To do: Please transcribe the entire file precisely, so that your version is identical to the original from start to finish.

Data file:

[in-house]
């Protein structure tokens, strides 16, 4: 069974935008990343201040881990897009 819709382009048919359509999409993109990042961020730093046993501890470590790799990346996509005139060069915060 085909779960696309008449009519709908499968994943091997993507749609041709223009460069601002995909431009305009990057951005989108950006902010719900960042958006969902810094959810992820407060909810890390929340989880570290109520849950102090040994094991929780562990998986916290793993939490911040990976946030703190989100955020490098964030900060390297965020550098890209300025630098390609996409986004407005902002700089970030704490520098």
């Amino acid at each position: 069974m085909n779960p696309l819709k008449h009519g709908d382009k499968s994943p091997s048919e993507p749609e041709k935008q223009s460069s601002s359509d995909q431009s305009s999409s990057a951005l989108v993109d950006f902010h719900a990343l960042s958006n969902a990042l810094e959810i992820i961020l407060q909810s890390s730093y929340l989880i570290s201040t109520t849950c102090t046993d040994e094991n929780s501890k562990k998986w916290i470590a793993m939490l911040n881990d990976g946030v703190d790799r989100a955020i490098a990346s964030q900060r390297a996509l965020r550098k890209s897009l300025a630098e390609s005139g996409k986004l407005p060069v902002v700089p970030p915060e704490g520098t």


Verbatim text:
[in-house]
């Protein structure tokens, strides 16, 4: 069974935008990343201040881990897009 819709382009048919359509999409993109990042961020730093046993501890470590790799990346996509005139060069915060 085909779960696309008449009519709908499968994943091997993507749609041709223009460069601002995909431009305009990057951005989108950006902010719900960042958006969902810094959810992820407060909810890390929340989880570290109520849950102090040994094991929780562990998986916290793993939490911040990976946030703190989100955020490098964030900060390297965020550098890209300025630098390609996409986004407005902002700089970030704490520098």
């Amino acid at each position: 069974m085909n779960p696309l819709k008449h009519g709908d382009k499968s994943p091997s048919e993507p749609e041709k935008q223009s460069s601002s359509d995909q431009s305009s999409s990057a951005l989108v993109d950006f902010h719900a990343l960042s958006n969902a990042l810094e959810i992820i961020l407060q909810s890390s730093y929340l989880i570290s201040t109520t849950c102090t046993d040994e094991n929780s501890k562990k998986w916290i470590a793993m939490l911040n881990d990976g946030v703190d790799r989100a955020i490098a990346s964030q900060r390297a996509l965020r550098k890209s897009l300025a630098e390609s005139g996409k986004l407005p060069v902002v700089p970030p915060e704490g520098t």